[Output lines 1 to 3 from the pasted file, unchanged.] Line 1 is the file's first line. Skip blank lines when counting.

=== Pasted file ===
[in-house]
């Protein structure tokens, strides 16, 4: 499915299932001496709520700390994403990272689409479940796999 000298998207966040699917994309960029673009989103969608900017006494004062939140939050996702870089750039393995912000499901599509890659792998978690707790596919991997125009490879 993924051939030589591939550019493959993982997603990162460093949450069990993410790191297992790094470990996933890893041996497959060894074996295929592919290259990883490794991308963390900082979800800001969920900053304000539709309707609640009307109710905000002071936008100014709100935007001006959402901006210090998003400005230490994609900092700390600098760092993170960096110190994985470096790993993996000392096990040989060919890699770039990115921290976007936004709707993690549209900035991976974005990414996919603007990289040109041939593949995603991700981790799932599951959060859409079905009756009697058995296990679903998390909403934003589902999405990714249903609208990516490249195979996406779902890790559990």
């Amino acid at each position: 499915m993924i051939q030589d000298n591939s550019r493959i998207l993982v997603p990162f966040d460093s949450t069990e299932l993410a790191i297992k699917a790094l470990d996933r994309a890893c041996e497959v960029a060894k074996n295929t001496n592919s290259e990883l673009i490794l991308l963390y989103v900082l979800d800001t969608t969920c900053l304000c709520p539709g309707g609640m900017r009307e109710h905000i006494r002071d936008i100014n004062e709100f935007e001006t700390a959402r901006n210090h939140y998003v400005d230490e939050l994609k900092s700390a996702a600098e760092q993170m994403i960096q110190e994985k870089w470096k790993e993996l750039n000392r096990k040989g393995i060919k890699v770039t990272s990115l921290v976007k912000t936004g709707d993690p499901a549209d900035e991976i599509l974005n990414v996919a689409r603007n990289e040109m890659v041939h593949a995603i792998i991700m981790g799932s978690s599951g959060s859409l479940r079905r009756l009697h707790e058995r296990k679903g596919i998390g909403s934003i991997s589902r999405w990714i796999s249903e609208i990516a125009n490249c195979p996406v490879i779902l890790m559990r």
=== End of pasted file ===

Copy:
[in-house]
């Protein structure tokens, strides 16, 4: 499915299932001496709520700390994403990272689409479940796999 000298998207966040699917994309960029673009989103969608900017006494004062939140939050996702870089750039393995912000499901599509890659792998978690707790596919991997125009490879 993924051939030589591939550019493959993982997603990162460093949450069990993410790191297992790094470990996933890893041996497959060894074996295929592919290259990883490794991308963390900082979800800001969920900053304000539709309707609640009307109710905000002071936008100014709100935007001006959402901006210090998003400005230490994609900092700390600098760092993170960096110190994985470096790993993996000392096990040989060919890699770039990115921290976007936004709707993690549209900035991976974005990414996919603007990289040109041939593949995603991700981790799932599951959060859409079905009756009697058995296990679903998390909403934003589902999405990714249903609208990516490249195979996406779902890790559990």
């Amino acid at each position: 499915m993924i051939q030589d000298n591939s550019r493959i998207l993982v997603p990162f966040d460093s949450t069990e299932l993410a790191i297992k699917a790094l470990d996933r994309a890893c041996e497959v960029a060894k074996n295929t001496n592919s290259e990883l673009i490794l991308l963390y989103v900082l979800d800001t969608t969920c900053l304000c709520p539709g309707g609640m900017r009307e109710h905000i006494r002071d936008i100014n004062e709100f935007e001006t700390a959402r901006n210090h939140y998003v400005d230490e939050l994609k900092s700390a996702a600098e760092q993170m994403i960096q110190e994985k870089w470096k790993e993996l750039n000392r096990k040989g393995i060919k890699v770039t990272s990115l921290v976007k912000t936004g709707d993690p499901a549209d900035e991976i599509l974005n990414v996919a689409r603007n990289e040109m890659v041939h593949a995603i792998i991700m981790g799932s978690s599951g959060s859409l479940r079905r009756l009697h707790e058995r296990k679903g596919i998390g909403s934003i991997s589902r999405w990714i796999s249903e609208i990516a125009n490249c195979p996406v490879i779902l890790m559990r």